The European Parliament allows genetically modified food to a limited extent

ENVI Committee - New GM techniques in the food sector: impacts on health and the environment?

A small majority of the European Parliament has cleared the way for the soon authorization of GMO genetic techniques in agriculture and horticulture. In a number of cases, this means that the strict safety requirements for allowing genetically processed food onto the EU food market will no longer apply.

The aim of relaxing the rules is to develop improved climate-resilient plant varieties that are also resistant to pests, yield higher yields, and require fewer fertilizers and pesticides. This should help make the food system more sustainable and resilient, and can also ensure that crops and agricultural products rot less quickly.

With a majority of 307 against 263 votes (with 41 abstentions), some food crops (NGT1) may be processed with the so-called Crispr-cas scissor technique. This is not yet permitted for other crops (NGT2). More than 150 of the more than 700 MEPs were not present in Strasbourg or did not participate in the vote.

Parliament did take the position that food containing crops with such new genetic techniques should remain outside the organic food chain. That is why the GMO treatment should be mentioned on the labels, according to the EU politicians. Moreover, there should be a ban on applying for and granting patents on such 'new' food.

Due to the latter two positions, it is not yet clear whether the new rules can come into effect soon, because several EU countries want broader rules. There are even calls for the distinction between NGT1 and NGT2 to be abolished. The 26 Agriculture Ministers must soon reach a qualified majority, after which a common position must be negotiated with Parliament.

Opponents say it is very worrying that GM crops can end up in the environment and on our plates without a safety assessment. “The biotech industry has done everything it can to abolish the rules on genetic engineering. It is very worrying that the lobby of multinationals is winning in Brussels," said MEP and co-negotiator Anja Hazekamp (Party for the Animals).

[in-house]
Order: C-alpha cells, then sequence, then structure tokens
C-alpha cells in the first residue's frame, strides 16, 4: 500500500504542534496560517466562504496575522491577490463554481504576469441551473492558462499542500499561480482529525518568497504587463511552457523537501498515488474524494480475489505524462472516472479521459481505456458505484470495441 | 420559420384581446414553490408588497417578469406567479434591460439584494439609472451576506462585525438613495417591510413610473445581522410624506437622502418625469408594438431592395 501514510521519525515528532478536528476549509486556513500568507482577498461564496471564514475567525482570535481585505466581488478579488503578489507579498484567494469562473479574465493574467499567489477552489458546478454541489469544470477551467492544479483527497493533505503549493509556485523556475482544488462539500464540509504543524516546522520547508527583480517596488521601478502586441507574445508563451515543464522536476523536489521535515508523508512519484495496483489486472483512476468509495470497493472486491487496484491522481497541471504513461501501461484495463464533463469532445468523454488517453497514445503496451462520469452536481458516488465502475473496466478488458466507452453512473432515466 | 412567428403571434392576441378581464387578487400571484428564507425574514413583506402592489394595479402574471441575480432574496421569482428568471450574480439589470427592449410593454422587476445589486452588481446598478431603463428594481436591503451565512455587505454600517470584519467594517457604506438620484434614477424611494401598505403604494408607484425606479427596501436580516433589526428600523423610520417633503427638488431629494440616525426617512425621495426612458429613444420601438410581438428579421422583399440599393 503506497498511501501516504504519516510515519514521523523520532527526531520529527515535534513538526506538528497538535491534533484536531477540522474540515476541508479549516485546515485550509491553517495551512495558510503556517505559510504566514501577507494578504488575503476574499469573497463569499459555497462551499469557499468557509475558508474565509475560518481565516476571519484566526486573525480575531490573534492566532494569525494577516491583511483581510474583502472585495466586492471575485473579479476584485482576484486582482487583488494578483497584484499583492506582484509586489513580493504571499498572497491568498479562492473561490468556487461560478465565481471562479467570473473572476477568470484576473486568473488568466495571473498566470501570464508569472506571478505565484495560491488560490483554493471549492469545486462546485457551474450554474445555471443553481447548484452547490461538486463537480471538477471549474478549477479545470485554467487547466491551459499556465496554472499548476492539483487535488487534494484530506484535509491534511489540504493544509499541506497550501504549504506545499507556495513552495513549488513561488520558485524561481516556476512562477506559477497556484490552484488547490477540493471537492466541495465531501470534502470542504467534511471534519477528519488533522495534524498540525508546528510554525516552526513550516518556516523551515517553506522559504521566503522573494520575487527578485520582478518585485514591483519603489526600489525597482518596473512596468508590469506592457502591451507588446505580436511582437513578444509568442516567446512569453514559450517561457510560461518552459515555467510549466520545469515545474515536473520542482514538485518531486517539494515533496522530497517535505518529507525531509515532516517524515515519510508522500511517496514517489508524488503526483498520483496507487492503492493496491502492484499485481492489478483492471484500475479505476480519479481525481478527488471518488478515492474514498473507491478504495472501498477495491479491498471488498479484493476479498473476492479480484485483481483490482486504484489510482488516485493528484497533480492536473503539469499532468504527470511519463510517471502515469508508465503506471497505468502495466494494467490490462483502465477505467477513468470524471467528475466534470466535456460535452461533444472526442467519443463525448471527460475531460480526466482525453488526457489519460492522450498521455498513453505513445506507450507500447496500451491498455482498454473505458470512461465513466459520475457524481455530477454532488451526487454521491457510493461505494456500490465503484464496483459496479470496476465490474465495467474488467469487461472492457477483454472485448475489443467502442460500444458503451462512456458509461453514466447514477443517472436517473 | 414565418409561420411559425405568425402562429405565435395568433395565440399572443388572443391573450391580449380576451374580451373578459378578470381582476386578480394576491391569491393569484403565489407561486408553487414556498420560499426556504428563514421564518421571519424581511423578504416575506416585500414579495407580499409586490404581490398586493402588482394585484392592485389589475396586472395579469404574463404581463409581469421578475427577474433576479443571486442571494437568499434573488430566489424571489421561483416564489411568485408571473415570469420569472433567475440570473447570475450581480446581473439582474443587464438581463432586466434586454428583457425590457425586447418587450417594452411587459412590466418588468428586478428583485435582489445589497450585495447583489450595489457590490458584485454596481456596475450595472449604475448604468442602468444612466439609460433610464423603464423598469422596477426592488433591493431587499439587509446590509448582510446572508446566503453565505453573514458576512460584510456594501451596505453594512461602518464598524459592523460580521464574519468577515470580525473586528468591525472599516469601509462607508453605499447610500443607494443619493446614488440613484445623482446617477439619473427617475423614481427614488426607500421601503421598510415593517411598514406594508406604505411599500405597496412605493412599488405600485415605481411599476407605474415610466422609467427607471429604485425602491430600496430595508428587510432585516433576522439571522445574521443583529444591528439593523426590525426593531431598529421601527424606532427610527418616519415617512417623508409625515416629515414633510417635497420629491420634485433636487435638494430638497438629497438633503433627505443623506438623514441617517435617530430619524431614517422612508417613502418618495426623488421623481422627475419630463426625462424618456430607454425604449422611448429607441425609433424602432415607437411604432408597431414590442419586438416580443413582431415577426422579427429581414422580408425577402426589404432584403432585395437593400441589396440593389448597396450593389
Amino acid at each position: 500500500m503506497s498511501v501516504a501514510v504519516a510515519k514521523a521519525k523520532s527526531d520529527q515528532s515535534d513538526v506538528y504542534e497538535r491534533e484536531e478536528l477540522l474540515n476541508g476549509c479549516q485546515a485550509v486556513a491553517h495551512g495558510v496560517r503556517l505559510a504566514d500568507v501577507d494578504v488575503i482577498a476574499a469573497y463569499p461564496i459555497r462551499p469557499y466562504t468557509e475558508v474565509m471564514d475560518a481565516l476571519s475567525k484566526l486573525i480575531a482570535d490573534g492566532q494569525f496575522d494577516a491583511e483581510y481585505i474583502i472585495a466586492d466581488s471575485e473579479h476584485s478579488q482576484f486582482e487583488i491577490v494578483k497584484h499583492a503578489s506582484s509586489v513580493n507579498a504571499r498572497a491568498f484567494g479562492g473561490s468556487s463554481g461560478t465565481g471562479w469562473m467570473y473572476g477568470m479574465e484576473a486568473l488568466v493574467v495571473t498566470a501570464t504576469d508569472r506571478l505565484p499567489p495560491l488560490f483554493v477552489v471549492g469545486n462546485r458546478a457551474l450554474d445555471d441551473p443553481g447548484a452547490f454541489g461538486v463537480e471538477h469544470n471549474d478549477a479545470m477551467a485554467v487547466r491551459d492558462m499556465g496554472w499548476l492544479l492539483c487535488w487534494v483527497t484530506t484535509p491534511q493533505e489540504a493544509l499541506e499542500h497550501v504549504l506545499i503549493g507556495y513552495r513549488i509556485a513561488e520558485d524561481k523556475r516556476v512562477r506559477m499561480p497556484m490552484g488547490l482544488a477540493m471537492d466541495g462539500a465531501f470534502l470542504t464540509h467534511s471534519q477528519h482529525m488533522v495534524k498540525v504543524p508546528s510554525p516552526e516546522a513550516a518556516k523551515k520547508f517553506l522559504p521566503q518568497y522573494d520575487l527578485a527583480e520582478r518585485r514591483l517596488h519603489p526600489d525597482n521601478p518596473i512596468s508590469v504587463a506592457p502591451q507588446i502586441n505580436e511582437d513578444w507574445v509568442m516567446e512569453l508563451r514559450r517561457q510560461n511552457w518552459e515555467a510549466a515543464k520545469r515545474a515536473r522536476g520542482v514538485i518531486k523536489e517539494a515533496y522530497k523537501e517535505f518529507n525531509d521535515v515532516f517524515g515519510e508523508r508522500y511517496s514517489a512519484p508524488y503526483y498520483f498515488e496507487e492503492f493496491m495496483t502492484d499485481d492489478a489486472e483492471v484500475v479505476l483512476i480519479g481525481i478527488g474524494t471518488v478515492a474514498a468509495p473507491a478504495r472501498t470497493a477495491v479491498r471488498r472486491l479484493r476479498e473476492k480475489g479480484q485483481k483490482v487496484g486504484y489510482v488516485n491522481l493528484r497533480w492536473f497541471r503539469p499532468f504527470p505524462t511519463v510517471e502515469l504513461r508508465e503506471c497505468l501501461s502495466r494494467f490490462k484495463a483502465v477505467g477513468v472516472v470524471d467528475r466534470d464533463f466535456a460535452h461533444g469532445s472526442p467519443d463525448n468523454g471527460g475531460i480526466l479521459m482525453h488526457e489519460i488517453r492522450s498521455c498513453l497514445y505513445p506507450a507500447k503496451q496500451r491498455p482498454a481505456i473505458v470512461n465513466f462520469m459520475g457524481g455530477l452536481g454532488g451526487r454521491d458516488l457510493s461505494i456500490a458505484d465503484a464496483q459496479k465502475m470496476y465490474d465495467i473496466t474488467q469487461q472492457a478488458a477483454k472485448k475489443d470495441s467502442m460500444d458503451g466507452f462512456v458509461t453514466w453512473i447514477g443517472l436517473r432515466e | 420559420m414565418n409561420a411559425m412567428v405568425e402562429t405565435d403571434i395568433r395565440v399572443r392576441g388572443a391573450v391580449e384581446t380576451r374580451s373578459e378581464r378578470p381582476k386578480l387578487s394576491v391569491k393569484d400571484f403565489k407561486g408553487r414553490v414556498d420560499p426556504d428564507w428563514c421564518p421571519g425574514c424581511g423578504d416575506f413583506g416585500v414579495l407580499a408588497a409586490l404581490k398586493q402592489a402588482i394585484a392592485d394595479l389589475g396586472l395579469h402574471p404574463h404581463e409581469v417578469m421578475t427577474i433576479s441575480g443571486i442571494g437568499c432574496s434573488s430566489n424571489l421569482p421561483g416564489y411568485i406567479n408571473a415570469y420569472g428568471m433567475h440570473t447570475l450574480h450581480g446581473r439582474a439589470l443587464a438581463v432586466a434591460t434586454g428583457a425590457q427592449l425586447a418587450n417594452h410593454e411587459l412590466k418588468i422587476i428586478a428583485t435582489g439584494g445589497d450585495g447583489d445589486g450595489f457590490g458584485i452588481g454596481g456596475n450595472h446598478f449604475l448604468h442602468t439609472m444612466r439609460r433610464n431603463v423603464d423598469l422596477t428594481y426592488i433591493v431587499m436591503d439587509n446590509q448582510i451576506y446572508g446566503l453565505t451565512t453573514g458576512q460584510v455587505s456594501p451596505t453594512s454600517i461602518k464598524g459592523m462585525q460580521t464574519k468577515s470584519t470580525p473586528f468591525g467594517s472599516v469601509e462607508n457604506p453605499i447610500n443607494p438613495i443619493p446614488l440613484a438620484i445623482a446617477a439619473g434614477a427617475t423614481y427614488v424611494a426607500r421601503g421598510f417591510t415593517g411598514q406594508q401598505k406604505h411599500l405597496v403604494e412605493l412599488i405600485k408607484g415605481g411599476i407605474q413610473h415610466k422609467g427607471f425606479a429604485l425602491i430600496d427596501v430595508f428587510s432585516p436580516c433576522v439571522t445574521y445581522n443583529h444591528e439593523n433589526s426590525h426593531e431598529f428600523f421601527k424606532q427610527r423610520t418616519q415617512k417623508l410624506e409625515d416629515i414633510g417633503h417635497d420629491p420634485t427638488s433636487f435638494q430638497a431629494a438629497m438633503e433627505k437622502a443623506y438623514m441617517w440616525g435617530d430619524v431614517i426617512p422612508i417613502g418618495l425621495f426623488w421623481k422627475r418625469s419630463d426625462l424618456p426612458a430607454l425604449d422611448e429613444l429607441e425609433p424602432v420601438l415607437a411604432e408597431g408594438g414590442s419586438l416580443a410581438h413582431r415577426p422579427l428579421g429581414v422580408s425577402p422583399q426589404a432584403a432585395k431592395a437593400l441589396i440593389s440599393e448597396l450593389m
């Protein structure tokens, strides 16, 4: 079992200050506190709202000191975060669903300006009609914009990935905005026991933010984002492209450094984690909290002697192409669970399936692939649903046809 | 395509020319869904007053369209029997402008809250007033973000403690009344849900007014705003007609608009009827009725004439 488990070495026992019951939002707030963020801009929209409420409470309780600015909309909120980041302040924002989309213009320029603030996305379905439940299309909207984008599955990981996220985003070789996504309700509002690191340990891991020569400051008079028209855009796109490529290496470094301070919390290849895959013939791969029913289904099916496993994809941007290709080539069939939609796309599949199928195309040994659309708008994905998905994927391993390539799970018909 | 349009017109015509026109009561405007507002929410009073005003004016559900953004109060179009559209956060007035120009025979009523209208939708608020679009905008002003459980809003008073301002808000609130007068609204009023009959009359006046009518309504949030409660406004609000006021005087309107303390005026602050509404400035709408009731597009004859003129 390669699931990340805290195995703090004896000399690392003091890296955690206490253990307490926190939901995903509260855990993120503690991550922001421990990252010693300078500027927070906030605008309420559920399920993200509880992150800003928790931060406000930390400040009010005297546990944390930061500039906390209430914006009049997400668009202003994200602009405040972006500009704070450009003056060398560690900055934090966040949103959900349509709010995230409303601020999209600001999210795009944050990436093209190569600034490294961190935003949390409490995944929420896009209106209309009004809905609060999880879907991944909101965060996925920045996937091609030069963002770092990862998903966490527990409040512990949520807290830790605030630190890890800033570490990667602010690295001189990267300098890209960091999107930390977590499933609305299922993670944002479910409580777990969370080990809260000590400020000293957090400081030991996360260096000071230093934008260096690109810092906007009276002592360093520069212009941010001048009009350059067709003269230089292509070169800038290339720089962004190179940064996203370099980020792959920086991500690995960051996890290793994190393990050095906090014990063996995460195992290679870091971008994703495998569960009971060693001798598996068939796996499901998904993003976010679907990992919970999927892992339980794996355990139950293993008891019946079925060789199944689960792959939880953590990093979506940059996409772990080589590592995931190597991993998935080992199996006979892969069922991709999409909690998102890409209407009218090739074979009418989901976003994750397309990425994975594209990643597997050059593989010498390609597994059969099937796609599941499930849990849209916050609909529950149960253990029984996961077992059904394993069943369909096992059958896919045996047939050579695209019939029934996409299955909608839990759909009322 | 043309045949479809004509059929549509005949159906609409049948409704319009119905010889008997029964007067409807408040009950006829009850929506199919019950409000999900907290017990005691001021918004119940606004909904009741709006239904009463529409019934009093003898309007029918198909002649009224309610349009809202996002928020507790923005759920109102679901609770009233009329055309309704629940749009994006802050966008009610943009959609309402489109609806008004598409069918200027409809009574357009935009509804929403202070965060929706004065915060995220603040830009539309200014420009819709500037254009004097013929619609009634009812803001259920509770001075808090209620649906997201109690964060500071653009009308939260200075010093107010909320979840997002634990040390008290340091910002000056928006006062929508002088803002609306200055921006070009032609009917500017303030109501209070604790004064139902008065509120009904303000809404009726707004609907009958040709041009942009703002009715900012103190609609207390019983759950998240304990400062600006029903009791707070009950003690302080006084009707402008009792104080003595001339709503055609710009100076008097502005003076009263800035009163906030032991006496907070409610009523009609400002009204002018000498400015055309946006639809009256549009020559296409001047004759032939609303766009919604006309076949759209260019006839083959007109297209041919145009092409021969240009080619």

However, the European Parliament insists that the label contains the indication “new genomic techniques”. Freedom of choice for consumers is important: they want to have the choice whether or not to choose this, says Hazekamp. 

Freedom of choice is also very important for organic food producers. The House of Representatives recently called on the Dutch Minister Piet Adema (Agriculture, Nature & Food Quality) in a motion to guarantee the freedom of choice of consumers and to ensure that the organic sector can remain GM-free.

Dutch VVD MEP Jan Huitema is pleased with the approval of the proposal. He calls it a decision that came at exactly the right time. 'We do not have the luxury of ruling out new innovations based on gut feelings. With new breeding techniques we can restore the natural defense mechanisms of plants to our food crops, such as potatoes and grains.

Other parts of the world are already using such new breeding techniques, while Europe lagged behind due to strict GMO legislation.